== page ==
Living The Dream

Day 16
Today we left the coast & headed up to the mountains to Cradle mountain Lake St Clair National Park. Before we left, I had to take a photo of the whale vertebrae which was in the hall at the old farm house. It’s an amazing thing to see.

It was a long day in the car for the kids. We finally made it in at 6pm and they were well & truly over it by then.
We played lots of ‘living/non-living’ and thanks to my dear friend Duxey my boy, who has turned into a language sponge these holidays, learned a new phrase – ‘living the dream’. This was repeated frequently throughout the day. It’s something many people say to be ironic. But today, and throughout our holiday, we certainly have been living the dream. We are having a wonderful time & L is growing & changing & learning in so many ways. It’s something I have dreamt of on his behalf but he is the one living it.






The Mysteries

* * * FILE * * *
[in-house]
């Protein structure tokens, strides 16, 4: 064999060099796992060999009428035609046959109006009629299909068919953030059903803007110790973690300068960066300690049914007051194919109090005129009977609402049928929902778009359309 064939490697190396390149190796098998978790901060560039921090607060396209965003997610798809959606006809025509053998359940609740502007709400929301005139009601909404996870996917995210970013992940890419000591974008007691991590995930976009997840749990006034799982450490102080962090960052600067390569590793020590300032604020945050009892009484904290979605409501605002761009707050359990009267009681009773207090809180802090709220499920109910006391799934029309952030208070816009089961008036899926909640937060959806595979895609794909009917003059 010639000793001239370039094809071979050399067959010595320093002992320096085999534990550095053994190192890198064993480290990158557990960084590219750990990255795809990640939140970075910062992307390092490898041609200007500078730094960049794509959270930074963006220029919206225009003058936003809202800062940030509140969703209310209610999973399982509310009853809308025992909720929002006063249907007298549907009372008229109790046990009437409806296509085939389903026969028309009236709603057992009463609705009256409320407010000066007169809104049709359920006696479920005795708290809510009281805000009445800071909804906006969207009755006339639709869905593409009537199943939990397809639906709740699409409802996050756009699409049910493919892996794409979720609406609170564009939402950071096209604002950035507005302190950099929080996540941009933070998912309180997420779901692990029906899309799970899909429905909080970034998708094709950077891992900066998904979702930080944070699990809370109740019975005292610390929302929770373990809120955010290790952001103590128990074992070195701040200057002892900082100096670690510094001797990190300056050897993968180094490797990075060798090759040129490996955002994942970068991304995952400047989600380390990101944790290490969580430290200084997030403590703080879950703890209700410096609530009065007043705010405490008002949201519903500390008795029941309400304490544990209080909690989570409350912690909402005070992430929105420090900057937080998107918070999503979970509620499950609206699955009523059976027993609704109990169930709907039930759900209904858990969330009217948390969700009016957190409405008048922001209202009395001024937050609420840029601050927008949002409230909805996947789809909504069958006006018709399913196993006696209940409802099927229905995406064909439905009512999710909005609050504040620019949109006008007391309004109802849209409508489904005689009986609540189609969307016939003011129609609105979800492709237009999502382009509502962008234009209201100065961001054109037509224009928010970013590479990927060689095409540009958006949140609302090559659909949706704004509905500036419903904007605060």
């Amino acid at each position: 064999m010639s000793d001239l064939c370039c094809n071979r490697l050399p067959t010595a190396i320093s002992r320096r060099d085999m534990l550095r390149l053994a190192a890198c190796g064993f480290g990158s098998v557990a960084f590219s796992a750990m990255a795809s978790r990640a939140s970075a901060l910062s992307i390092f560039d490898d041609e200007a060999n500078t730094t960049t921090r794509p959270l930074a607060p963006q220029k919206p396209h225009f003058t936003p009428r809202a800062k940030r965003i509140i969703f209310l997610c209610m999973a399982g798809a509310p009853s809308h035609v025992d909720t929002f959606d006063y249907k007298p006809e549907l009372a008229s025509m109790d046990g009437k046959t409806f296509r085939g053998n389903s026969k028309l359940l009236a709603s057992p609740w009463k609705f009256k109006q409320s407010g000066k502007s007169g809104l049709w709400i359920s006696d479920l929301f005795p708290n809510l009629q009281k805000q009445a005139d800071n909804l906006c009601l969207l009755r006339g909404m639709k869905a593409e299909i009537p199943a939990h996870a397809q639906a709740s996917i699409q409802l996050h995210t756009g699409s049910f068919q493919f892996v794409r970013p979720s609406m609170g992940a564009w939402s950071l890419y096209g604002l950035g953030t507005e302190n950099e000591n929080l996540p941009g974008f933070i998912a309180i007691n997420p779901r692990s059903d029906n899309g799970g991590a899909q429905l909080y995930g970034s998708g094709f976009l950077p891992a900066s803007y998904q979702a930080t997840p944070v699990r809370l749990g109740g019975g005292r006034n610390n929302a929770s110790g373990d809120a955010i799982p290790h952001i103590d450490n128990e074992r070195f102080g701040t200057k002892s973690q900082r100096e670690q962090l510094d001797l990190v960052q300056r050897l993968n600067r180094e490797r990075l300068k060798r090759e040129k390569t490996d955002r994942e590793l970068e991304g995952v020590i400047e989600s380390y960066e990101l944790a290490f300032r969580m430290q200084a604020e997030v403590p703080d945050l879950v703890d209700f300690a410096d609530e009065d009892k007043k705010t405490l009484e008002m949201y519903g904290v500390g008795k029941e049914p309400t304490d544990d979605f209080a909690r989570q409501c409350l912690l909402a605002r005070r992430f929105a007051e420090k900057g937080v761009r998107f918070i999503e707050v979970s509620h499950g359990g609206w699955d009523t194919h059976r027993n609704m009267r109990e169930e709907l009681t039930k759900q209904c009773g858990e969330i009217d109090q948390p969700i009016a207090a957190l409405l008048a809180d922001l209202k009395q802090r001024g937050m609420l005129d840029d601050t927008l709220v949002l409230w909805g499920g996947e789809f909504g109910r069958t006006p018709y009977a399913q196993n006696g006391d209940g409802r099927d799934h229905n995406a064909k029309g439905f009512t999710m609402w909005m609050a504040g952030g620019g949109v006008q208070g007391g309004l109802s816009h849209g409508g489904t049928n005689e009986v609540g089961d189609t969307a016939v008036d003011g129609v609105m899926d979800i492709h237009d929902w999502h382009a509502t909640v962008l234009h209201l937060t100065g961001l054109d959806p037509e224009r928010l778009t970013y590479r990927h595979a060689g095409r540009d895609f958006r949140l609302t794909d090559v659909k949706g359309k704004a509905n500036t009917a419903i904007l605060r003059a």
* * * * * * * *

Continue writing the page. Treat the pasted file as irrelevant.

I’ve been busy falling in love with a little girl who is now 11 weeks old. We know each other much better now. She’s responding to the sound of my voice, smiling her big, squishy smiles at me, looking deep into my eyes for connection, love and delight and taking my every waking moment (and quite a few sleeping moments as well). She is growing like a weed, needs LOTS of cuddles and has the most amazing head of thick, soft black hair. While all that loveliness has been happening, there’s been a lot of other things happening as well.

A couple of weekends ago I spent the weekend up the coast in a beautiful lakeside location. A dear friend’s partner had passed away very suddenly and this was a chance for friends and family to come together to acknowledge him and to say goodbye. I didn’t know him well as for most of the years they were together, they lived in a remote location. But listening to the stories of his family, his close friends and colleagues, I was struck by how many things we had in common: we were born in the same year in the same small, north Queensland town, we lived a couple of streets from each other, we went to the same school and for the last 8 or so years, he managed an organisation that was established by my father. You can’t help but take stock of the things that are important to you when life’s tenuous fragility is once again made plain and simple: this is it, this is your life, live it now, don’t wait for later.